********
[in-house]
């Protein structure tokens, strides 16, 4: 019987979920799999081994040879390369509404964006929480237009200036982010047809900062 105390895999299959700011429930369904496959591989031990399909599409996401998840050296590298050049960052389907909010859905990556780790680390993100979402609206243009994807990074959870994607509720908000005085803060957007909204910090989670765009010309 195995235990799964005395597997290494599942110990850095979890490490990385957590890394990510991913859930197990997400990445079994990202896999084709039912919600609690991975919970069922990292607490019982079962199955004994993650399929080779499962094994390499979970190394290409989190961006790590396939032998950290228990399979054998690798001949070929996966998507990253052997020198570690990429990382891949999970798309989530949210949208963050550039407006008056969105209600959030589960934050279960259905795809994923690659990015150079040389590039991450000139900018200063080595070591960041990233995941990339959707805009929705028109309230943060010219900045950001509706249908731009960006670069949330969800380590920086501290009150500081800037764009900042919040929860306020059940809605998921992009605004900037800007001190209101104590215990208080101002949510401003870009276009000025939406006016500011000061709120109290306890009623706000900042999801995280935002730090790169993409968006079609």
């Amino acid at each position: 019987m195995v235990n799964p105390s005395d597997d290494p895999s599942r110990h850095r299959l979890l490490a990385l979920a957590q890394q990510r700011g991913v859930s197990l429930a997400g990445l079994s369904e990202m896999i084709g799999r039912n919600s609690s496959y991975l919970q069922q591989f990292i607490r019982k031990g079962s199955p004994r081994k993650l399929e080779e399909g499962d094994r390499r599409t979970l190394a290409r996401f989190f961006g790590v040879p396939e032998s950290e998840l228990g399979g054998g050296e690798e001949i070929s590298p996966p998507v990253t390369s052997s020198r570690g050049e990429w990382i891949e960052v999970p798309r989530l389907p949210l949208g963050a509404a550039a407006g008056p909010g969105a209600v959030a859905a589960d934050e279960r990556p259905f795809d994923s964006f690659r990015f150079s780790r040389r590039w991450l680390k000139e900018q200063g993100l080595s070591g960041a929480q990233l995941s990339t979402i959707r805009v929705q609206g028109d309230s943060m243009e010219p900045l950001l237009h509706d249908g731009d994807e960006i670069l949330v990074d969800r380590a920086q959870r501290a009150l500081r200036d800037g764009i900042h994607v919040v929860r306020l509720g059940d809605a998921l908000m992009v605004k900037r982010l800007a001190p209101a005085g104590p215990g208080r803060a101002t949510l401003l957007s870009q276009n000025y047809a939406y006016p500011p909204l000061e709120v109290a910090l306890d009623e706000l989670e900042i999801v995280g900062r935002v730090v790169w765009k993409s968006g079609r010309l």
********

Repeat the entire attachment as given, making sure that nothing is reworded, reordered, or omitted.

[in-house]
């Protein structure tokens, strides 16, 4: 019987979920799999081994040879390369509404964006929480237009200036982010047809900062 105390895999299959700011429930369904496959591989031990399909599409996401998840050296590298050049960052389907909010859905990556780790680390993100979402609206243009994807990074959870994607509720908000005085803060957007909204910090989670765009010309 195995235990799964005395597997290494599942110990850095979890490490990385957590890394990510991913859930197990997400990445079994990202896999084709039912919600609690991975919970069922990292607490019982079962199955004994993650399929080779499962094994390499979970190394290409989190961006790590396939032998950290228990399979054998690798001949070929996966998507990253052997020198570690990429990382891949999970798309989530949210949208963050550039407006008056969105209600959030589960934050279960259905795809994923690659990015150079040389590039991450000139900018200063080595070591960041990233995941990339959707805009929705028109309230943060010219900045950001509706249908731009960006670069949330969800380590920086501290009150500081800037764009900042919040929860306020059940809605998921992009605004900037800007001190209101104590215990208080101002949510401003870009276009000025939406006016500011000061709120109290306890009623706000900042999801995280935002730090790169993409968006079609």
């Amino acid at each position: 019987m195995v235990n799964p105390s005395d597997d290494p895999s599942r110990h850095r299959l979890l490490a990385l979920a957590q890394q990510r700011g991913v859930s197990l429930a997400g990445l079994s369904e990202m896999i084709g799999r039912n919600s609690s496959y991975l919970q069922q591989f990292i607490r019982k031990g079962s199955p004994r081994k993650l399929e080779e399909g499962d094994r390499r599409t979970l190394a290409r996401f989190f961006g790590v040879p396939e032998s950290e998840l228990g399979g054998g050296e690798e001949i070929s590298p996966p998507v990253t390369s052997s020198r570690g050049e990429w990382i891949e960052v999970p798309r989530l389907p949210l949208g963050a509404a550039a407006g008056p909010g969105a209600v959030a859905a589960d934050e279960r990556p259905f795809d994923s964006f690659r990015f150079s780790r040389r590039w991450l680390k000139e900018q200063g993100l080595s070591g960041a929480q990233l995941s990339t979402i959707r805009v929705q609206g028109d309230s943060m243009e010219p900045l950001l237009h509706d249908g731009d994807e960006i670069l949330v990074d969800r380590a920086q959870r501290a009150l500081r200036d800037g764009i900042h994607v919040v929860r306020l509720g059940d809605a998921l908000m992009v605004k900037r982010l800007a001190p209101a005085g104590p215990g208080r803060a101002t949510l401003l957007s870009q276009n000025y047809a939406y006016p500011p909204l000061e709120v109290a910090l306890d009623e706000l989670e900042i999801v995280g900062r935002v730090v790169w765009k993409s968006g079609r010309l």